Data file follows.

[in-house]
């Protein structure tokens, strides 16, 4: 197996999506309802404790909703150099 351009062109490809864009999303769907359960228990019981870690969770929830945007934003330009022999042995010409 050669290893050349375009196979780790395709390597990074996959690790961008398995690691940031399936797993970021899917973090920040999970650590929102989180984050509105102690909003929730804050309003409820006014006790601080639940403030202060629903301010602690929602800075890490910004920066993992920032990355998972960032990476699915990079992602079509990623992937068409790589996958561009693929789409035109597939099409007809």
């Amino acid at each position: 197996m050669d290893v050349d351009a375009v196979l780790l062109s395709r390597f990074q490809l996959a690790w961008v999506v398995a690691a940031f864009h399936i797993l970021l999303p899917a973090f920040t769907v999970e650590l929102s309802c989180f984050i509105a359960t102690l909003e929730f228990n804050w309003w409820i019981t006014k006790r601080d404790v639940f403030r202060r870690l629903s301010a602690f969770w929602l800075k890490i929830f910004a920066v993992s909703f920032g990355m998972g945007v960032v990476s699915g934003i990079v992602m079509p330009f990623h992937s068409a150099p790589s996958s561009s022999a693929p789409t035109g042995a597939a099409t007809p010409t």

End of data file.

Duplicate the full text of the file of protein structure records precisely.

[in-house]
């Protein structure tokens, strides 16, 4: 197996999506309802404790909703150099 351009062109490809864009999303769907359960228990019981870690969770929830945007934003330009022999042995010409 050669290893050349375009196979780790395709390597990074996959690790961008398995690691940031399936797993970021899917973090920040999970650590929102989180984050509105102690909003929730804050309003409820006014006790601080639940403030202060629903301010602690929602800075890490910004920066993992920032990355998972960032990476699915990079992602079509990623992937068409790589996958561009693929789409035109597939099409007809």
């Amino acid at each position: 197996m050669d290893v050349d351009a375009v196979l780790l062109s395709r390597f990074q490809l996959a690790w961008v999506v398995a690691a940031f864009h399936i797993l970021l999303p899917a973090f920040t769907v999970e650590l929102s309802c989180f984050i509105a359960t102690l909003e929730f228990n804050w309003w409820i019981t006014k006790r601080d404790v639940f403030r202060r870690l629903s301010a602690f969770w929602l800075k890490i929830f910004a920066v993992s909703f920032g990355m998972g945007v960032v990476s699915g934003i990079v992602m079509p330009f990623h992937s068409a150099p790589s996958s561009s022999a693929p789409t035109g042995a597939a099409t007809p010409t």